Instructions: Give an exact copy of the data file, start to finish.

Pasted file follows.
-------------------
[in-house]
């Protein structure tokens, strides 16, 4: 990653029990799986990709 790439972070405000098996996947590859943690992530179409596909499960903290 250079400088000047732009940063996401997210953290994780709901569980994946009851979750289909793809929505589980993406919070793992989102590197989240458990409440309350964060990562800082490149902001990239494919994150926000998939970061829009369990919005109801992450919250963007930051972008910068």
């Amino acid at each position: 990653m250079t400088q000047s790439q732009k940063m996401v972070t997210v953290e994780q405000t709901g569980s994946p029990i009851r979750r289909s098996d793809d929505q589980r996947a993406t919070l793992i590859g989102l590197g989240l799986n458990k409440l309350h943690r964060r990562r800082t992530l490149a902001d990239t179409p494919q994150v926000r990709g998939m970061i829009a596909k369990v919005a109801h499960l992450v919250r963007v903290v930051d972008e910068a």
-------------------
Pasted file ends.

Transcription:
[in-house]
């Protein structure tokens, strides 16, 4: 990653029990799986990709 790439972070405000098996996947590859943690992530179409596909499960903290 250079400088000047732009940063996401997210953290994780709901569980994946009851979750289909793809929505589980993406919070793992989102590197989240458990409440309350964060990562800082490149902001990239494919994150926000998939970061829009369990919005109801992450919250963007930051972008910068």
């Amino acid at each position: 990653m250079t400088q000047s790439q732009k940063m996401v972070t997210v953290e994780q405000t709901g569980s994946p029990i009851r979750r289909s098996d793809d929505q589980r996947a993406t919070l793992i590859g989102l590197g989240l799986n458990k409440l309350h943690r964060r990562r800082t992530l490149a902001d990239t179409p494919q994150v926000r990709g998939m970061i829009a596909k369990v919005a109801h499960l992450v919250r963007v903290v930051d972008e910068a």